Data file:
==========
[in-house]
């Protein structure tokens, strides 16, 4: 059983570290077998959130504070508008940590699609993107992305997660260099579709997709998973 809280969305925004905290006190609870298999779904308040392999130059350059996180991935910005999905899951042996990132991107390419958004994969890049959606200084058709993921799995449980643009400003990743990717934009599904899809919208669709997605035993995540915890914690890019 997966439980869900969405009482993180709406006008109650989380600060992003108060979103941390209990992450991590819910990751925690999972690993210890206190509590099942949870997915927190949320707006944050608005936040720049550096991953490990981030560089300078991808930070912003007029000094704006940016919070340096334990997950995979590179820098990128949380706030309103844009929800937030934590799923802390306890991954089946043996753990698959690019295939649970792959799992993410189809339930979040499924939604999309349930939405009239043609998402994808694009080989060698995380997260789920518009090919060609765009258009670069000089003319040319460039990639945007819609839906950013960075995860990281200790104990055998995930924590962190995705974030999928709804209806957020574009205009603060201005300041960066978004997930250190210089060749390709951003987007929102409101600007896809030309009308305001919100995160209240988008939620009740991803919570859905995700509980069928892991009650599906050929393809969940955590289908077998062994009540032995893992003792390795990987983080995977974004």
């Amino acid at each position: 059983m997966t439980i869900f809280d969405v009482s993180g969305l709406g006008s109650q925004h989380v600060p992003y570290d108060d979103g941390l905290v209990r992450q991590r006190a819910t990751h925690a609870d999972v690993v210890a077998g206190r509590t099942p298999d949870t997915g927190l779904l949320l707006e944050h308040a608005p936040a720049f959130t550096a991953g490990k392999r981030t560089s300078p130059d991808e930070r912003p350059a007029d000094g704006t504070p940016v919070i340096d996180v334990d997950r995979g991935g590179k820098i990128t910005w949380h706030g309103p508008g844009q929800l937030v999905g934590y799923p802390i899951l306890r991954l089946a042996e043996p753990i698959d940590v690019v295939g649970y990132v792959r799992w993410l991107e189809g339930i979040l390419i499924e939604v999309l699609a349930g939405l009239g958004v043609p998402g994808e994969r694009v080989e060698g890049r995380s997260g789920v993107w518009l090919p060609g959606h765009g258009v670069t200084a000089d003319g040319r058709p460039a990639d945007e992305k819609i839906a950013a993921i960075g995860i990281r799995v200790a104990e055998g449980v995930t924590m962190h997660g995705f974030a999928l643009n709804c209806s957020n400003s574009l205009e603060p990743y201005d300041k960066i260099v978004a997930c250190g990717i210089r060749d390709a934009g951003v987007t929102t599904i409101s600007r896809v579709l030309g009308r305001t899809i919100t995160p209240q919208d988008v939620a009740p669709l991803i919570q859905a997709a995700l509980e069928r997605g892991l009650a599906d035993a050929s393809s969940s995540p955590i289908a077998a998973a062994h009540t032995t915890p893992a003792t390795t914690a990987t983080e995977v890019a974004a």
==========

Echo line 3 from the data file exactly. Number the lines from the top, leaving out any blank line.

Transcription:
């Amino acid at each position: 059983m997966t439980i869900f809280d969405v009482s993180g969305l709406g006008s109650q925004h989380v600060p992003y570290d108060d979103g941390l905290v209990r992450q991590r006190a819910t990751h925690a609870d999972v690993v210890a077998g206190r509590t099942p298999d949870t997915g927190l779904l949320l707006e944050h308040a608005p936040a720049f959130t550096a991953g490990k392999r981030t560089s300078p130059d991808e930070r912003p350059a007029d000094g704006t504070p940016v919070i340096d996180v334990d997950r995979g991935g590179k820098i990128t910005w949380h706030g309103p508008g844009q929800l937030v999905g934590y799923p802390i899951l306890r991954l089946a042996e043996p753990i698959d940590v690019v295939g649970y990132v792959r799992w993410l991107e189809g339930i979040l390419i499924e939604v999309l699609a349930g939405l009239g958004v043609p998402g994808e994969r694009v080989e060698g890049r995380s997260g789920v993107w518009l090919p060609g959606h765009g258009v670069t200084a000089d003319g040319r058709p460039a990639d945007e992305k819609i839906a950013a993921i960075g995860i990281r799995v200790a104990e055998g449980v995930t924590m962190h997660g995705f974030a999928l643009n709804c209806s957020n400003s574009l205009e603060p990743y201005d300041k960066i260099v978004a997930c250190g990717i210089r060749d390709a934009g951003v987007t929102t599904i409101s600007r896809v579709l030309g009308r305001t899809i919100t995160p209240q919208d988008v939620a009740p669709l991803i919570q859905a997709a995700l509980e069928r997605g892991l009650a599906d035993a050929s393809s969940s995540p955590i289908a077998a998973a062994h009540t032995t915890p893992a003792t390795t914690a990987t983080e995977v890019a974004a």